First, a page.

As fellow ESPN Insider Scott Spratt detailed last week, there have never been as many shifts in Major League Baseball as there are now. The number of players shifted in the final pitch of a hitter's at-bat has gone from around one per game in 2010 to a whopping 14.8 this year.
If you're one of those hitters who suddenly faces a shift every game, your career has come to a fork in the road. You can continue to play to your strengths and not concern yourself with the shift, or you can change your approach as a hitter. Colorado Rockies outfielder Carlos Gonzalez, this year's second-most-shifted player, has an advertisement on television right now in which he talks about his hitting approach: "They ain't in the bleachers." So there you have it; he's not changing much. And most of the league's most-shifted players take that approach.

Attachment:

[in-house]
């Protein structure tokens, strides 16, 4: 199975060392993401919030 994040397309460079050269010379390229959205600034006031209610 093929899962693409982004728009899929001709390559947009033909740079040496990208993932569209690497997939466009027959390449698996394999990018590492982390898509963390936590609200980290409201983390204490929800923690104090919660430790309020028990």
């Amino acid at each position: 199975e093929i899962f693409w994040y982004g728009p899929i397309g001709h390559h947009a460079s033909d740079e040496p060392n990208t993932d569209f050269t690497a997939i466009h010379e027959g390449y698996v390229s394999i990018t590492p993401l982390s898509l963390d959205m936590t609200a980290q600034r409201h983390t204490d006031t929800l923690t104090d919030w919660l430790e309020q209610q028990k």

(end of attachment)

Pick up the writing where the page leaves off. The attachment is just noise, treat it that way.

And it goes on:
But some hitters choose to adjust their approach -- Royals third baseman Mike Moustakas is among the most notable -- and there are multiple ways to do so. Jed Lowrie and Kyle Seager are both trying to change their approach versus the shift this season, and what they've learned -- and shared with me recently -- could be meaningful for the rest of baseball.
Today I break down what they said to me and use everything from performance numbers to hit charts to swing percentages to see how it has gone for them. (All information is through Tuesday's games.)